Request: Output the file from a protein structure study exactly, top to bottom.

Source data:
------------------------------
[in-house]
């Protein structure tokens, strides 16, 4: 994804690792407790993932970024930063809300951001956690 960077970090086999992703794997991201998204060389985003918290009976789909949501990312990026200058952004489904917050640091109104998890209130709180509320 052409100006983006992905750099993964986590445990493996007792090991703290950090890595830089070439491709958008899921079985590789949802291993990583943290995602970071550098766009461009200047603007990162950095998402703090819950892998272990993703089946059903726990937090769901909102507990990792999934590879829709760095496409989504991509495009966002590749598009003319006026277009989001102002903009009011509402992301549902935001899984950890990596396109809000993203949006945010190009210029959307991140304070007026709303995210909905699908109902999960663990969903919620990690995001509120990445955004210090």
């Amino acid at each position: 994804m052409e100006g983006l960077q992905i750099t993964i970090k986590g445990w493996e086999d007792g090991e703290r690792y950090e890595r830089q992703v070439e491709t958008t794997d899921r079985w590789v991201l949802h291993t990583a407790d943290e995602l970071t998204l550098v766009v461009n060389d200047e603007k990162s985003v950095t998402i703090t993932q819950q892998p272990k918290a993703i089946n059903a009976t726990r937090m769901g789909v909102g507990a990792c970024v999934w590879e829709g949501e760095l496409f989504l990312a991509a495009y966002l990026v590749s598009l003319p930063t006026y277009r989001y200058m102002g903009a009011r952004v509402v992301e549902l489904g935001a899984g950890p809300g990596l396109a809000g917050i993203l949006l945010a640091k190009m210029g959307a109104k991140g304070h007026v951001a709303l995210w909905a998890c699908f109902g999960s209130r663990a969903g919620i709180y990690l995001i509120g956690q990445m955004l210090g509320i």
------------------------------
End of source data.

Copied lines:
[in-house]
């Protein structure tokens, strides 16, 4: 994804690792407790993932970024930063809300951001956690 960077970090086999992703794997991201998204060389985003918290009976789909949501990312990026200058952004489904917050640091109104998890209130709180509320 052409100006983006992905750099993964986590445990493996007792090991703290950090890595830089070439491709958008899921079985590789949802291993990583943290995602970071550098766009461009200047603007990162950095998402703090819950892998272990993703089946059903726990937090769901909102507990990792999934590879829709760095496409989504991509495009966002590749598009003319006026277009989001102002903009009011509402992301549902935001899984950890990596396109809000993203949006945010190009210029959307991140304070007026709303995210909905699908109902999960663990969903919620990690995001509120990445955004210090």
């Amino acid at each position: 994804m052409e100006g983006l960077q992905i750099t993964i970090k986590g445990w493996e086999d007792g090991e703290r690792y950090e890595r830089q992703v070439e491709t958008t794997d899921r079985w590789v991201l949802h291993t990583a407790d943290e995602l970071t998204l550098v766009v461009n060389d200047e603007k990162s985003v950095t998402i703090t993932q819950q892998p272990k918290a993703i089946n059903a009976t726990r937090m769901g789909v909102g507990a990792c970024v999934w590879e829709g949501e760095l496409f989504l990312a991509a495009y966002l990026v590749s598009l003319p930063t006026y277009r989001y200058m102002g903009a009011r952004v509402v992301e549902l489904g935001a899984g950890p809300g990596l396109a809000g917050i993203l949006l945010a640091k190009m210029g959307a109104k991140g304070h007026v951001a709303l995210w909905a998890c699908f109902g999960s209130r663990a969903g919620i709180y990690l995001i509120g956690q990445m955004l210090g509320i």